How ‘Hacks’ Makes Those TV Moments Hilarious
Deborah Vance is a trailblazer in a rut. Ava Daniels is hired to help the older woman brush up on her jokes.
It is the unconventional mentor-mentee relationship at the heart of hacks, HBO Max’s Emmy-winning cross-generational comedy that just released its second season.
Deborah (played by Jean Smart) and Ava (played by Hannah Einbinder) wash each other’s dirty laundry. They shoot each other. One of them is even trying to put the other out of business through a lawsuit.
Jen Statsky, one of the creators of hacks, says the writing team had a term for the dynamic between Deborah and Ava: Dark Mentorship.
“It’s not as pure as one person or the other person always inspiring the other, they hurt each other in a lot of ways,” she says. “It wouldn’t be realistic if they were just two perfect people.”
This premise of two flawed people trying to grow while doing a job they love is “the DNA of the show.”
Jen Statsky spoke with All things Considered host Ari Shapiro. Below are highlights of their conversation.
The interview has been edited for brevity and clarity.
On female comics working and thriving in a male-dominated industry:
As for Deborah and the women who appeared in Deborah’s time, I think she had to be twice as tough and twice as undeniable to go half as far. I just think the rules were very, very different for women like her and you weren’t allowed to show your vulnerability like other comedians were. Which actually means Deborah and women like her doing comedy was such a liability, because vulnerability is such an important part of being a comedian and what makes comedians interesting. I think in the show we see that Deborah’s material really starts to click the more vulnerable and honest she is.
Trust the process even when you have everything to lose:
[Deborah has] got to a level of success that a lot of comedians get to where she could kind of just rub shoulders with, she could just find a way to do the same old material and do these big shows that make a lot of money, but she wouldn’t not leveling up to a new creative stratosphere for her. But trying to do that is really scary. It’s really difficult. And I think one of the things that we decided to do in season two was to kind of do as faithfully as possible a depiction of what the creative process is and how difficult it is.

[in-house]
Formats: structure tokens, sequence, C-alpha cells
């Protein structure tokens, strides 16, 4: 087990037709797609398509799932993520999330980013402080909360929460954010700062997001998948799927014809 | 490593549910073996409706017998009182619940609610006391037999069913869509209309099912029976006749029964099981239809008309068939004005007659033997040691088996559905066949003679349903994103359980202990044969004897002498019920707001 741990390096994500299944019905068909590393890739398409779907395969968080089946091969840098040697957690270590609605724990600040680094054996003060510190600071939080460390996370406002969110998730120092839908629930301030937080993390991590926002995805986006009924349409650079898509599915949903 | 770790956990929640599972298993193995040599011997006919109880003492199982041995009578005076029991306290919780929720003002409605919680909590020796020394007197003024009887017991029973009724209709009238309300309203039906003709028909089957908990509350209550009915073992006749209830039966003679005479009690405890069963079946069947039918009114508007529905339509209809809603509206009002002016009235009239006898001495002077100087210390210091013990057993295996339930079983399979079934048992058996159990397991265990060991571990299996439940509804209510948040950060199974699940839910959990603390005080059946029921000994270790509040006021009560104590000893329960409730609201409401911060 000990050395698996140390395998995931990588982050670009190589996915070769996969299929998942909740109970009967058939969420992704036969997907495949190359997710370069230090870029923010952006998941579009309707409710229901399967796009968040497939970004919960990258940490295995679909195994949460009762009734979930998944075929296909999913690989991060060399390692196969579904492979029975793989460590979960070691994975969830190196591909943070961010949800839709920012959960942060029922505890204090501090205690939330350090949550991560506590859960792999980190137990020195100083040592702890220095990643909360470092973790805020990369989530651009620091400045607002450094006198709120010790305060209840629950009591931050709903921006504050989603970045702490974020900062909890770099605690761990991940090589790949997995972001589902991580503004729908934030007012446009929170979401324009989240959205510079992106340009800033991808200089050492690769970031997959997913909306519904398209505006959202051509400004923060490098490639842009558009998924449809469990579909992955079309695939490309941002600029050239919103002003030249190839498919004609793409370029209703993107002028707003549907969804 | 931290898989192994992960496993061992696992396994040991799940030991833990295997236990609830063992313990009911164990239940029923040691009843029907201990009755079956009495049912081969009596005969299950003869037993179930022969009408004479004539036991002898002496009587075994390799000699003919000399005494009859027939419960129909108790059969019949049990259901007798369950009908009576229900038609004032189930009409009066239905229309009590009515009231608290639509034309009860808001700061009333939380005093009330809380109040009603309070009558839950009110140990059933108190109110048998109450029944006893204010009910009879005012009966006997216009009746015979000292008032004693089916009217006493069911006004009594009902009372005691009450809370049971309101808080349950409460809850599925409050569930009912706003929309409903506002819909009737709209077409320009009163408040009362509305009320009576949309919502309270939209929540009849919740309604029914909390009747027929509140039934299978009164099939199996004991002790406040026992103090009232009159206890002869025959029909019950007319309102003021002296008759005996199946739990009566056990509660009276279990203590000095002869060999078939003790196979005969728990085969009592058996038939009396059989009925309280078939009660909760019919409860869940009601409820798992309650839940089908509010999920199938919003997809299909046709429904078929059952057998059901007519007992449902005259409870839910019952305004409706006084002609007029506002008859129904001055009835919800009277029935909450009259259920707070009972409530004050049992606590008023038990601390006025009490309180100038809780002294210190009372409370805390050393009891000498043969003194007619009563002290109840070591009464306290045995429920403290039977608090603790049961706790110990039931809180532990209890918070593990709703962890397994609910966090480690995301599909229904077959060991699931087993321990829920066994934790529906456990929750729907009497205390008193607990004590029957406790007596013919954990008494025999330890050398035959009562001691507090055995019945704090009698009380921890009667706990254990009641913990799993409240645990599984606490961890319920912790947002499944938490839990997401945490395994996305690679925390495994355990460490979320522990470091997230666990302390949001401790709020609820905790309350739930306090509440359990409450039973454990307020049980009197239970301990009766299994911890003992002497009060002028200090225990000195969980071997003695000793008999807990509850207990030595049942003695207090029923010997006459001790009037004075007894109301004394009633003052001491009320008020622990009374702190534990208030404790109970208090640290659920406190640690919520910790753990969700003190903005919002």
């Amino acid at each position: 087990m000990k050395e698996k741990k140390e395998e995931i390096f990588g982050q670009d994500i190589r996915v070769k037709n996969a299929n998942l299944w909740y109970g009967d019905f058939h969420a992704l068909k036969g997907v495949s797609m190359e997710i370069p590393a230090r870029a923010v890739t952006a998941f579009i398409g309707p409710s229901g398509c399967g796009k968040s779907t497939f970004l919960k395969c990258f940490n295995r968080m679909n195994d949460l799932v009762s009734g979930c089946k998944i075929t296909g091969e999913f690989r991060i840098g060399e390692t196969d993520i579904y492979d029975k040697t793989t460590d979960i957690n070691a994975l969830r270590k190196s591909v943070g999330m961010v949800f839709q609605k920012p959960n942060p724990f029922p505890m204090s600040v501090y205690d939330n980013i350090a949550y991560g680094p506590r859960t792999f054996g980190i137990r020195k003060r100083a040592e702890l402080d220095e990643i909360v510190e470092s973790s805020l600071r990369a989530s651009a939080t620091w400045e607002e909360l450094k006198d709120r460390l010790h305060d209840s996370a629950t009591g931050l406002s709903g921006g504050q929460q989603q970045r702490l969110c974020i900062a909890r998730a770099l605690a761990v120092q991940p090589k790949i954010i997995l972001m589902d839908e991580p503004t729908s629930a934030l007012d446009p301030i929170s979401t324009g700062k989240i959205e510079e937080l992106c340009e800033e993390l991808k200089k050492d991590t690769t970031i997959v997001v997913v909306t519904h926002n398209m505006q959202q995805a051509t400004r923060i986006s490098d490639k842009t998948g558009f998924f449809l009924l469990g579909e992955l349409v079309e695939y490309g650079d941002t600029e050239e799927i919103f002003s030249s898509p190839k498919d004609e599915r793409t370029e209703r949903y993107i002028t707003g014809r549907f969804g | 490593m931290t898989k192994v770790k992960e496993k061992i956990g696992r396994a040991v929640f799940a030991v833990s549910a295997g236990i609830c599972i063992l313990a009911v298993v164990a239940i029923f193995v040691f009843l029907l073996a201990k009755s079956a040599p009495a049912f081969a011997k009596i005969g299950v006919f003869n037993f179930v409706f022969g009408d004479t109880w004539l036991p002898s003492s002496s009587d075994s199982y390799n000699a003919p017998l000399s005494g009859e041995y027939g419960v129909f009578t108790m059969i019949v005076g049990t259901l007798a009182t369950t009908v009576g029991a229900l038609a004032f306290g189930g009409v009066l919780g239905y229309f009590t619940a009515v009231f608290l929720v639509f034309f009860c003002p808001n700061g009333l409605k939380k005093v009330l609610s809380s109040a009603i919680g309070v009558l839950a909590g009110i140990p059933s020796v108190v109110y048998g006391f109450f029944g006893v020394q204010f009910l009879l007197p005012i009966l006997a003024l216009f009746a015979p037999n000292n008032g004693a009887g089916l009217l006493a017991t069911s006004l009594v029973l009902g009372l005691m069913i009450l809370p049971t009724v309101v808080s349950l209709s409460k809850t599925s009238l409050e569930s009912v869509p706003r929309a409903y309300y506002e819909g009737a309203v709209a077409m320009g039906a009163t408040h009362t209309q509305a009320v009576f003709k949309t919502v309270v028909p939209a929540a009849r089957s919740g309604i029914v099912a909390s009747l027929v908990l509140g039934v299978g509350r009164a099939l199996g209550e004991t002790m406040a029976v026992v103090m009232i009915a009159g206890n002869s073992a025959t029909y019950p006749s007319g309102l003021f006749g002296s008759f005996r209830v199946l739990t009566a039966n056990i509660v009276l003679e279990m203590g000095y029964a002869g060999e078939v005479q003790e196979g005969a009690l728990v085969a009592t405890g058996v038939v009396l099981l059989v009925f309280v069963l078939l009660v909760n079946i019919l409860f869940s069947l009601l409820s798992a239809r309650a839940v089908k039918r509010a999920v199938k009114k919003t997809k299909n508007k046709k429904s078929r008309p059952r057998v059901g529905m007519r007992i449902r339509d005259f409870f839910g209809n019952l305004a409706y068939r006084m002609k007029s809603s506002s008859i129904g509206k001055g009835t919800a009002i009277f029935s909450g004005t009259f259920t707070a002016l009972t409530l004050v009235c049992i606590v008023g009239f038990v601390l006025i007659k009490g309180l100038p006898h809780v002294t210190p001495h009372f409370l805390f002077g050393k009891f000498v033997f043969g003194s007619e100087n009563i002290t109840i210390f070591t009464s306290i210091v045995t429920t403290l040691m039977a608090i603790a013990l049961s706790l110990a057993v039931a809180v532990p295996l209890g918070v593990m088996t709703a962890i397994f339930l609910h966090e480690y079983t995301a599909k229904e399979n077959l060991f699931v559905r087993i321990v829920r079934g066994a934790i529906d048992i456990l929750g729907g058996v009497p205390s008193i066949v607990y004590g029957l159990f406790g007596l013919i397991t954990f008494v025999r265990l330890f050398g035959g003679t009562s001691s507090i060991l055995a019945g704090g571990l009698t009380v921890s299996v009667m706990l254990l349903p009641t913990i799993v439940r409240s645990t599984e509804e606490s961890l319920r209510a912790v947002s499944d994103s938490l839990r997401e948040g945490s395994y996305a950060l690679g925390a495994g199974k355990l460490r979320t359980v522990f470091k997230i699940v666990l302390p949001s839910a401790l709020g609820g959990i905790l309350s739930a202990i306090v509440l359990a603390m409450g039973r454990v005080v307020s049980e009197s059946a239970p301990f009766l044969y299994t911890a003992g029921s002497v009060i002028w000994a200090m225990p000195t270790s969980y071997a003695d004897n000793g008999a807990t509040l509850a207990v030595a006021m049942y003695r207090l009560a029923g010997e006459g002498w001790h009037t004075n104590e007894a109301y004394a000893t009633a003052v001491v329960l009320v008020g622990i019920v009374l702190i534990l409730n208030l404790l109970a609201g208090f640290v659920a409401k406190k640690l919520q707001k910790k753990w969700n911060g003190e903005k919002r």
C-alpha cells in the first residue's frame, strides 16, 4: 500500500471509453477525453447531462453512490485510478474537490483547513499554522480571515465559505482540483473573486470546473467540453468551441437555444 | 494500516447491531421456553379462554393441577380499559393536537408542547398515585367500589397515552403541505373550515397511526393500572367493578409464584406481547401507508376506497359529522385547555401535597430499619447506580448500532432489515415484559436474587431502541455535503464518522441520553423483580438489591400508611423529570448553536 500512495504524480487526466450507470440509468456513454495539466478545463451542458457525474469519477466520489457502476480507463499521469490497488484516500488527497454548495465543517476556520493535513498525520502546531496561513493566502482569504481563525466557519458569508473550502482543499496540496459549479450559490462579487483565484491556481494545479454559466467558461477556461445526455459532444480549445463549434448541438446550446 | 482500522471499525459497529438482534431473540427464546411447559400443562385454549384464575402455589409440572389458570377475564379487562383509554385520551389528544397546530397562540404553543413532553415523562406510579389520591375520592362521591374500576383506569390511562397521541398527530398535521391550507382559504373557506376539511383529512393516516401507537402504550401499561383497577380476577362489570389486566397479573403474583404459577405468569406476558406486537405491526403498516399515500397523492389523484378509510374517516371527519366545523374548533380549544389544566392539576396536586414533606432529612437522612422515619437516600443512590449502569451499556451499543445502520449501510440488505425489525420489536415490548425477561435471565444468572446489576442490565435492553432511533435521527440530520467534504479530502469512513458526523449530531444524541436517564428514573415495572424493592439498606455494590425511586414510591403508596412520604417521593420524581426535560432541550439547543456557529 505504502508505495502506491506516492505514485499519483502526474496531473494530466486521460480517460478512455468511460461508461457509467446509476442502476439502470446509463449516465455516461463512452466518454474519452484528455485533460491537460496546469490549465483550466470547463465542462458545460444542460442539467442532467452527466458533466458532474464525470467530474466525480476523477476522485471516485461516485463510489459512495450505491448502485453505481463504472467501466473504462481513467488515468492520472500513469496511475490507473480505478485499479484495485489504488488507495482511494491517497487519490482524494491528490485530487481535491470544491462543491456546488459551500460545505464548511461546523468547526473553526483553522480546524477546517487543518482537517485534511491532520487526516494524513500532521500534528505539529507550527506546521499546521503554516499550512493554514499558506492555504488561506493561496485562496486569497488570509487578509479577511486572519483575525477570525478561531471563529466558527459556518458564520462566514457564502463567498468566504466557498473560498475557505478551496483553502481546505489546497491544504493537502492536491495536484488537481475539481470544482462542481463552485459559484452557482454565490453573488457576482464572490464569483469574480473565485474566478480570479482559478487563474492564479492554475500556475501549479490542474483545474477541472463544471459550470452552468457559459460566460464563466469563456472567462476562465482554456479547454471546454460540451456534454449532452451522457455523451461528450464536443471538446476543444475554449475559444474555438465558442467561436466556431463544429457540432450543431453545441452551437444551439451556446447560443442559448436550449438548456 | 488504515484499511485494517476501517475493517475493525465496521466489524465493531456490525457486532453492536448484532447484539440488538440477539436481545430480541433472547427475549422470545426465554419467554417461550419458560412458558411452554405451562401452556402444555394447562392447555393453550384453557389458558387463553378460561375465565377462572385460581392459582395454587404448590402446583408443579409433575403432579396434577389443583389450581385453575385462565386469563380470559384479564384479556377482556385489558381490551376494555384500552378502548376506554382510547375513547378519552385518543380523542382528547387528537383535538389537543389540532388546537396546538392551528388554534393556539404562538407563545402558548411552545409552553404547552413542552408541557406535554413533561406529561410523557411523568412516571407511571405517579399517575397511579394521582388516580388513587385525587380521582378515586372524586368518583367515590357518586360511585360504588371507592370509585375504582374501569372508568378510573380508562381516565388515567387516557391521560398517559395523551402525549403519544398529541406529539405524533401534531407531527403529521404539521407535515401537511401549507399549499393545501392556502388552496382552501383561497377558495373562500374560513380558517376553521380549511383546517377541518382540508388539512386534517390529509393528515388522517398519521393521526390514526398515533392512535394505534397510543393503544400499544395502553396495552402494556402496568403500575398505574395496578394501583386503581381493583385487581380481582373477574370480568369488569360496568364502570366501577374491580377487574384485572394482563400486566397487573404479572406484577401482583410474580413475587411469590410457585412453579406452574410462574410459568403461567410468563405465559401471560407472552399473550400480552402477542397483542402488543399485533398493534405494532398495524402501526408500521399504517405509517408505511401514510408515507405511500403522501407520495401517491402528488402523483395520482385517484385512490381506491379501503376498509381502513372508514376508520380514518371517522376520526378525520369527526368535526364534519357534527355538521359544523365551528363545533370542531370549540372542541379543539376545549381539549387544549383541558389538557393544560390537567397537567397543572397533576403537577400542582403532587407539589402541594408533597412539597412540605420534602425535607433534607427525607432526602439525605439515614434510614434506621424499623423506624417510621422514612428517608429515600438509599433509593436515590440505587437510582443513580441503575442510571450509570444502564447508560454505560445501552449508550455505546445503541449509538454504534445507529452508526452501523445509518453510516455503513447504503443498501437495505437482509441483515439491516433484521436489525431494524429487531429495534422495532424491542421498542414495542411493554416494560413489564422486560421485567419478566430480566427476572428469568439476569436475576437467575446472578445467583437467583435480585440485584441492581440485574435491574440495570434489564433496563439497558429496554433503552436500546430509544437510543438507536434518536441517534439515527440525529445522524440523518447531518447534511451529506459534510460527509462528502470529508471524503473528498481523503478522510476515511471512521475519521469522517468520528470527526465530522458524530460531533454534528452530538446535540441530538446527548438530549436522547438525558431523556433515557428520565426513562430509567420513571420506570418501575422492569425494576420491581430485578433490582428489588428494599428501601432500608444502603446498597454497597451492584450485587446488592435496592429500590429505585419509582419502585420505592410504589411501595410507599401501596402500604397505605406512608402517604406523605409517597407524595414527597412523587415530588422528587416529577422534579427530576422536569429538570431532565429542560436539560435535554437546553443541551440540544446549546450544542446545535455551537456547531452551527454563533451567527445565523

Inspired by comic book legends:
One of the greatest things about the show is that we’ve heard from these female comedians and performers who are hugely influential to us. People like Rosie O’Donnell or Wanda Sykes or Susie Essman. We wanted to do the show for women like that. We wanted to pay tribute to the women who have been doing what they have been doing so well for so long and who may not have been celebrated, or certainly not as much as they should be. And then we were very touched by the idea of how many women who got into acting or the arts because it was such an unwelcoming place for them, couldn’t tell their story, didn’t not continued. Because the path was so difficult and that made them much more difficult. So, we really wanted to highlight that, women who had to make a difficult choice, whose stories we haven’t heard.
On celebrating “one of TV’s weirdest shows”:
It wasn’t something we wanted to say, oh, and it’s going to be a queer show. It wasn’t designed that way. What it was really about was wanting to portray this Deborah Vance character and her ecosystem very honestly. And I think someone like Deborah and in history, women like that have become such important figures in the queer community. And we just felt that she would naturally be surrounded by characters who happen to be queer. For our show, you know, the idea was just to always portray the world as we see it and as we want it to be and our world is full of wonderful queer people living their lives and so that was in sort of just the intent behind it.
On the complete and perfect meal from three fast food chains:
Laurie Metcalf has a line in episode three about going to Burger King for the burgers, McDonald’s for the fries, and Wendy’s for the Frosty, like a complete meal. And I feel like it’s like the perfect fast food meal. This [scene] is my gift to hacks season two.
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